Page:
Like

      • I think that the care we nostalgically imagine from a bygone age depended on one thing above all — time. If economics demands that a nursing station with one person now manages six or eight patients, when in the fifties or sixties it was two or maybe three people looking after those patients, care suffers. Add to that 1001 rules about lifting, appropriate touching; rules about end of life care; rules about rules and bureaucrats to manage these rules — for their jobs depend on rules — and we are where we are.
        I get the feeling that there was a high watermark of “western” civilization around about 1960 and since that time, as the West has once again become a lifeboat for everybody’s huddled masses and at the same time just plain poorer, the tides of history are slipping back like they did with the Greeks and Romans — and the British — before them.
        As the Pythons sang: “Always look on the bright side of life…”

        Liked by 1 person

  14. I love your honesty & perspective in this post. I have high patient satisfaction scores, yet no matter how hard I try to have a “i don’t give a f*** about scores and would rather just focus on providing the best care possible,” I can’t help but hear a little voice in the back of my mind telling me my scores are gonna go down each time I decline an early refill of xanax, which is the type of pressure that I believe these surveys inflict upon us.

    Liked by 1 person

  15. Great photo by the way. Yes expectations are very deceiving for the average patient doens’t complain. It is the one that everobe avoids that write letters ask to see supervisors. Ect.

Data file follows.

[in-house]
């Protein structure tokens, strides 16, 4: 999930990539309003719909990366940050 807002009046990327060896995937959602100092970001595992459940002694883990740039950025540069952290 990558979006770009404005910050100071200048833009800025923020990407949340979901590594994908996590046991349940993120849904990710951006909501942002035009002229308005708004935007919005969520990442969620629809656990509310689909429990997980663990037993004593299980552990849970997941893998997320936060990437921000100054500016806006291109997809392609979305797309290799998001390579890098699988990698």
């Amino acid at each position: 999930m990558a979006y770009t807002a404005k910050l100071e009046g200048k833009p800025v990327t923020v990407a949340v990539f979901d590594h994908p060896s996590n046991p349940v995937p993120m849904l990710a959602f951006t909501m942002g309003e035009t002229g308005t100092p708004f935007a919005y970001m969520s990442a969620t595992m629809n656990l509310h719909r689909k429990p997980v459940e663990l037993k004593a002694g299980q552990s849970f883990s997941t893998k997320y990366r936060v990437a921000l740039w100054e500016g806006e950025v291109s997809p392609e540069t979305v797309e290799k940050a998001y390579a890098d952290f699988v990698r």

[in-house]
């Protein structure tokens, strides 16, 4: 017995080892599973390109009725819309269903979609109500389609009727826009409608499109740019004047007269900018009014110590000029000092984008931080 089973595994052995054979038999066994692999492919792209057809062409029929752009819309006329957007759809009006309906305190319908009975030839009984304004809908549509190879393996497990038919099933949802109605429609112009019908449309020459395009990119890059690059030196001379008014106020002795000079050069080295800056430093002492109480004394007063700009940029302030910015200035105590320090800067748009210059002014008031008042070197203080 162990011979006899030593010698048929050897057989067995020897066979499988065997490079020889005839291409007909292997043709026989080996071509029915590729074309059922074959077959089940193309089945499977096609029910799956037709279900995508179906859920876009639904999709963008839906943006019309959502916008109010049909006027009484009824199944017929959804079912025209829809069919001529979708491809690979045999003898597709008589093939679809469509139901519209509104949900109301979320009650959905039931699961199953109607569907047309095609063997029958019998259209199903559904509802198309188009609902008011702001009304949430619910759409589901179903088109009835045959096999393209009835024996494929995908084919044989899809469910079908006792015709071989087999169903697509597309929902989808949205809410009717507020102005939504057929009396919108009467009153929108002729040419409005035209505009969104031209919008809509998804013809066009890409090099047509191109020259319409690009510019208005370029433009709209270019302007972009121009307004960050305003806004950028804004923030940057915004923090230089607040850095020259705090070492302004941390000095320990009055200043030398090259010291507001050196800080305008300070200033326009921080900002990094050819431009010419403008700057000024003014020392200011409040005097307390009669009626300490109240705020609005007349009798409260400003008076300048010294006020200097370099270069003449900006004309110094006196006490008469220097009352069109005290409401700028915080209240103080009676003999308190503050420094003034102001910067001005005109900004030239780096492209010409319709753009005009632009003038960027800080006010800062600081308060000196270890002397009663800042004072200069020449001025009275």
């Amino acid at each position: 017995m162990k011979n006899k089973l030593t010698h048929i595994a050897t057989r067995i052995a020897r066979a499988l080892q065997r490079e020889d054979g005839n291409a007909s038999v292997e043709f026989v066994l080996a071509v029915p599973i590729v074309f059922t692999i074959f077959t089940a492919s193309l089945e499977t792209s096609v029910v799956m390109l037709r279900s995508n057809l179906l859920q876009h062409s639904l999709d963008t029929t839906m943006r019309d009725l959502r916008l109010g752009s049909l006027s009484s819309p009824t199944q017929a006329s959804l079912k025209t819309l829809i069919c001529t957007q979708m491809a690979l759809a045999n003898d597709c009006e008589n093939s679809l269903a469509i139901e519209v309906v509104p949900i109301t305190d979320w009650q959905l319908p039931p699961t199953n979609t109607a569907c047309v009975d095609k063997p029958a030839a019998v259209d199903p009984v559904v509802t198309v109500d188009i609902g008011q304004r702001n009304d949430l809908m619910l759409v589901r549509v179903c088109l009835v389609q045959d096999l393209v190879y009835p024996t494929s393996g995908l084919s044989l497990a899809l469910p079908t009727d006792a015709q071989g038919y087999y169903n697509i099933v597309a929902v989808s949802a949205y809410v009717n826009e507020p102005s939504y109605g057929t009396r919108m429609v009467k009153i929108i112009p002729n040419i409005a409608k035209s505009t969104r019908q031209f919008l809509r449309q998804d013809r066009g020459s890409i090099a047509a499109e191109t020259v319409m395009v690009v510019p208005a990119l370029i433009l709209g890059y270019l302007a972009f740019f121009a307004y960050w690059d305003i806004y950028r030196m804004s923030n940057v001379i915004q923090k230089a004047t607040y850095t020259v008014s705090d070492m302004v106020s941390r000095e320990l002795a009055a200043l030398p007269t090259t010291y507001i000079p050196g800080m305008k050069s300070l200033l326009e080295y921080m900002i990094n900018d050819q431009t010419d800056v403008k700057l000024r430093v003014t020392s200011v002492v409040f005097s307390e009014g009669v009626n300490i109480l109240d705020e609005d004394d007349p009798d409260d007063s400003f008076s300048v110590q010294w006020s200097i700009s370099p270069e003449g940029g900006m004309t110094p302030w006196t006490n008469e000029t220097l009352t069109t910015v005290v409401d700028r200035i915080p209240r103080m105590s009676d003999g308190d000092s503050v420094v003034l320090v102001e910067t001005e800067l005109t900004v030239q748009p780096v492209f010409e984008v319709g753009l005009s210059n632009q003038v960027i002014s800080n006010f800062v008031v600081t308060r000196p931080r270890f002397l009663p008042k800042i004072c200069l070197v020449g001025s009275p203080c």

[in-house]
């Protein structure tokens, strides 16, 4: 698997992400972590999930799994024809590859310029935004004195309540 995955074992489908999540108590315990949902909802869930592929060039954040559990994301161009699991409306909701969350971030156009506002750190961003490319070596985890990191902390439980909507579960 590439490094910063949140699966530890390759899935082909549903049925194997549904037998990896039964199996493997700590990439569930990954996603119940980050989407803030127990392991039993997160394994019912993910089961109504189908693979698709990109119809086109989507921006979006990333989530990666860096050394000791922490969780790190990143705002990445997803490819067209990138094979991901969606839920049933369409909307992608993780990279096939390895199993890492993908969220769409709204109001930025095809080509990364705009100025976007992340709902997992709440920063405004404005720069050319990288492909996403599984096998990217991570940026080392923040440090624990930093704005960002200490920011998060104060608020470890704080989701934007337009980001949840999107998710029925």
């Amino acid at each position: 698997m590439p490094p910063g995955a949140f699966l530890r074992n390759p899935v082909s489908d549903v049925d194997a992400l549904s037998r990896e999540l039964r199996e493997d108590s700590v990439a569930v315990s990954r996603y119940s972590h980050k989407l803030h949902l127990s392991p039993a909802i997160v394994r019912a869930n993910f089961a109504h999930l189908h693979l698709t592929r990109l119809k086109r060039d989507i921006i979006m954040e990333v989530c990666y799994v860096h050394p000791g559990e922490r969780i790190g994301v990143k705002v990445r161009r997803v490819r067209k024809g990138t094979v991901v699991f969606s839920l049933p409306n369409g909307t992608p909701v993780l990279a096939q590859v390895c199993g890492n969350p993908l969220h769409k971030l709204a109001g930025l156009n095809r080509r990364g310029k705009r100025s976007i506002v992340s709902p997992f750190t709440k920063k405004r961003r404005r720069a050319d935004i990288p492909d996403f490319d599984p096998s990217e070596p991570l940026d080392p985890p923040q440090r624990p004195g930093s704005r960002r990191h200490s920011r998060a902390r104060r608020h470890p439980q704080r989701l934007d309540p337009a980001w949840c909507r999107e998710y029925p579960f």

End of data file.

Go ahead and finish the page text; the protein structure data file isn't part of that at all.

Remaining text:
Great article!

    Liked by 1 person

  16. Well, I already blogged my opinion about customer satisfaction. I do not think in reality we are far a part on this topic. I think the whole survey system is flawed beyond recovery. Statistics from it prove absolutely nothing. But patients do need a voice, but maybe not this instrument. And giving everyone a free cup of coffee does not counter poor treatment in any manner.
    I also agree that if the Dr. is running over an hour late, rebook people. Give them that choice. If I am running late, I can be turned away and yet charged for the visit. Be respectful of the patient’s time too. Again the system demands that we pass patients through at a record speed. There are just too few providers around for too many patients.
    The government is looking for the wrong things and under the wrong rocks which causes providers needless costs. Yes we need to treat people with empathy and compassion but I personally expect that from anyone who is providing me a service. I don’t go back there unless I feel it. What we have between this flawed survey tool and the OIG and DOH surveys is basically a witch hunt. Are there crappy providers out there? Most definitely. I went to one who almost ended up killing me because she disagreed with my gyno about a procedure. I do not think she is practicing anymore.(I hope)